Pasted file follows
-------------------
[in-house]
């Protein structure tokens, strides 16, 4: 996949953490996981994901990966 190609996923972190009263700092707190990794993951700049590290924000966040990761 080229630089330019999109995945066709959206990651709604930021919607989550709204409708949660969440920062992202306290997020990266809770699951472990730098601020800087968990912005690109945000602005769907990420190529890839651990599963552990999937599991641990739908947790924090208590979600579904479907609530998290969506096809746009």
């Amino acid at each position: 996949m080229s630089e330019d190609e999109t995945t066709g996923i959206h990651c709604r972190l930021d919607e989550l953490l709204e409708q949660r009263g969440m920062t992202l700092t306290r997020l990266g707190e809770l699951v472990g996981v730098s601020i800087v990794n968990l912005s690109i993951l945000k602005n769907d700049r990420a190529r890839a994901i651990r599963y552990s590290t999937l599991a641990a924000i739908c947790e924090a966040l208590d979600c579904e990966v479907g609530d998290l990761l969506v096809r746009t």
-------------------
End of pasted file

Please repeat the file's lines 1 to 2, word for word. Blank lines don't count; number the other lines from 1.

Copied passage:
[in-house]
């Protein structure tokens, strides 16, 4: 996949953490996981994901990966 190609996923972190009263700092707190990794993951700049590290924000966040990761 080229630089330019999109995945066709959206990651709604930021919607989550709204409708949660969440920062992202306290997020990266809770699951472990730098601020800087968990912005690109945000602005769907990420190529890839651990599963552990999937599991641990739908947790924090208590979600579904479907609530998290969506096809746009």